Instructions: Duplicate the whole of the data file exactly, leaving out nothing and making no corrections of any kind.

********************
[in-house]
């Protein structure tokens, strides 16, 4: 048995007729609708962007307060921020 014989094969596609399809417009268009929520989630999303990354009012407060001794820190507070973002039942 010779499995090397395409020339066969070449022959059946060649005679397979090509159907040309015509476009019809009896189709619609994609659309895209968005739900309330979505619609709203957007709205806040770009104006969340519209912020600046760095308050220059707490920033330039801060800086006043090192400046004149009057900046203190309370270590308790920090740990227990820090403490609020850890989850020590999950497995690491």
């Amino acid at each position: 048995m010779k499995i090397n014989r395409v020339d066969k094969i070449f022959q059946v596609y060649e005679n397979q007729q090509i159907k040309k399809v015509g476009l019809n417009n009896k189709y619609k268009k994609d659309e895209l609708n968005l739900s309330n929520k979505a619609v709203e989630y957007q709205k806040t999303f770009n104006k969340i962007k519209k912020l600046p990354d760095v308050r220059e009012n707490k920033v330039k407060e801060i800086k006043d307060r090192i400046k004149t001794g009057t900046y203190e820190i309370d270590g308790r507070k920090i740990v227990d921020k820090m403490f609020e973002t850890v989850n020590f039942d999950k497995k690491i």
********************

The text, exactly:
[in-house]
């Protein structure tokens, strides 16, 4: 048995007729609708962007307060921020 014989094969596609399809417009268009929520989630999303990354009012407060001794820190507070973002039942 010779499995090397395409020339066969070449022959059946060649005679397979090509159907040309015509476009019809009896189709619609994609659309895209968005739900309330979505619609709203957007709205806040770009104006969340519209912020600046760095308050220059707490920033330039801060800086006043090192400046004149009057900046203190309370270590308790920090740990227990820090403490609020850890989850020590999950497995690491």
């Amino acid at each position: 048995m010779k499995i090397n014989r395409v020339d066969k094969i070449f022959q059946v596609y060649e005679n397979q007729q090509i159907k040309k399809v015509g476009l019809n417009n009896k189709y619609k268009k994609d659309e895209l609708n968005l739900s309330n929520k979505a619609v709203e989630y957007q709205k806040t999303f770009n104006k969340i962007k519209k912020l600046p990354d760095v308050r220059e009012n707490k920033v330039k407060e801060i800086k006043d307060r090192i400046k004149t001794g009057t900046y203190e820190i309370d270590g308790r507070k920090i740990v227990d921020k820090m403490f609020e973002t850890v989850n020590f039942d999950k497995k690491i």